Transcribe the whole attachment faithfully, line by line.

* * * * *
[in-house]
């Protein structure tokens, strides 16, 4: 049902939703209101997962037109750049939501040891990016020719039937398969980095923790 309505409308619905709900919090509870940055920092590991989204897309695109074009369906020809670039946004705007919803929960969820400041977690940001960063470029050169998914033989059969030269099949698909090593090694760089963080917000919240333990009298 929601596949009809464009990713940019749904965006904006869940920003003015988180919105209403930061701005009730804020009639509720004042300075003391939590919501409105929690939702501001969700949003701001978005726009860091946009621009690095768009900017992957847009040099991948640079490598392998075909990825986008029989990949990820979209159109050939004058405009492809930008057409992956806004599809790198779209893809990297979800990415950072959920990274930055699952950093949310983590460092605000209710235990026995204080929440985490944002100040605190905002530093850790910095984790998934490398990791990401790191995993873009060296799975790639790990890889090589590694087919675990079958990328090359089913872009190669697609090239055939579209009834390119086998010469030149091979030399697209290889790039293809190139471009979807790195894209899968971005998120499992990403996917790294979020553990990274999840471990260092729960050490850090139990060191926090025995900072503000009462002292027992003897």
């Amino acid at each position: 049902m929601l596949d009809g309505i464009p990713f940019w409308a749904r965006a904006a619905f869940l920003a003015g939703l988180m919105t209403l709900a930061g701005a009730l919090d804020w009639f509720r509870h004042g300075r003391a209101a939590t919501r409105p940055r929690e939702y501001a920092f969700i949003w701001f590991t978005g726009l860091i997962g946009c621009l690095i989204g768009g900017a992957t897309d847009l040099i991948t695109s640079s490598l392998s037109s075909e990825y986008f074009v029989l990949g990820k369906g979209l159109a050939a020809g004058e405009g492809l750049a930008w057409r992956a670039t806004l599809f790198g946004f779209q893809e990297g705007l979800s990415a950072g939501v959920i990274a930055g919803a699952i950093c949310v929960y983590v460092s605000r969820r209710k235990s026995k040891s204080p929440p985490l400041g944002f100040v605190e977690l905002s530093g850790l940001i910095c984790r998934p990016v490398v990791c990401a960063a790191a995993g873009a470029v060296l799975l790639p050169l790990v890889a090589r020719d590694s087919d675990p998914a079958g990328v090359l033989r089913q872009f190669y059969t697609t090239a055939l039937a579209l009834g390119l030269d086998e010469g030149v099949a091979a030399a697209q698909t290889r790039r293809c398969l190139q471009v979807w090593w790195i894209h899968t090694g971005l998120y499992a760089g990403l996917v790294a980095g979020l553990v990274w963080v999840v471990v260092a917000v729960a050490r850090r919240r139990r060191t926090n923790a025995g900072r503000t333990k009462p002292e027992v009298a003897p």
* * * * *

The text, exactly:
[in-house]
């Protein structure tokens, strides 16, 4: 049902939703209101997962037109750049939501040891990016020719039937398969980095923790 309505409308619905709900919090509870940055920092590991989204897309695109074009369906020809670039946004705007919803929960969820400041977690940001960063470029050169998914033989059969030269099949698909090593090694760089963080917000919240333990009298 929601596949009809464009990713940019749904965006904006869940920003003015988180919105209403930061701005009730804020009639509720004042300075003391939590919501409105929690939702501001969700949003701001978005726009860091946009621009690095768009900017992957847009040099991948640079490598392998075909990825986008029989990949990820979209159109050939004058405009492809930008057409992956806004599809790198779209893809990297979800990415950072959920990274930055699952950093949310983590460092605000209710235990026995204080929440985490944002100040605190905002530093850790910095984790998934490398990791990401790191995993873009060296799975790639790990890889090589590694087919675990079958990328090359089913872009190669697609090239055939579209009834390119086998010469030149091979030399697209290889790039293809190139471009979807790195894209899968971005998120499992990403996917790294979020553990990274999840471990260092729960050490850090139990060191926090025995900072503000009462002292027992003897």
């Amino acid at each position: 049902m929601l596949d009809g309505i464009p990713f940019w409308a749904r965006a904006a619905f869940l920003a003015g939703l988180m919105t209403l709900a930061g701005a009730l919090d804020w009639f509720r509870h004042g300075r003391a209101a939590t919501r409105p940055r929690e939702y501001a920092f969700i949003w701001f590991t978005g726009l860091i997962g946009c621009l690095i989204g768009g900017a992957t897309d847009l040099i991948t695109s640079s490598l392998s037109s075909e990825y986008f074009v029989l990949g990820k369906g979209l159109a050939a020809g004058e405009g492809l750049a930008w057409r992956a670039t806004l599809f790198g946004f779209q893809e990297g705007l979800s990415a950072g939501v959920i990274a930055g919803a699952i950093c949310v929960y983590v460092s605000r969820r209710k235990s026995k040891s204080p929440p985490l400041g944002f100040v605190e977690l905002s530093g850790l940001i910095c984790r998934p990016v490398v990791c990401a960063a790191a995993g873009a470029v060296l799975l790639p050169l790990v890889a090589r020719d590694s087919d675990p998914a079958g990328v090359l033989r089913q872009f190669y059969t697609t090239a055939l039937a579209l009834g390119l030269d086998e010469g030149v099949a091979a030399a697209q698909t290889r790039r293809c398969l190139q471009v979807w090593w790195i894209h899968t090694g971005l998120y499992a760089g990403l996917v790294a980095g979020l553990v990274w963080v999840v471990v260092a917000v729960a050490r850090r919240r139990r060191t926090n923790a025995g900072r503000t333990k009462p002292e027992v009298a003897p």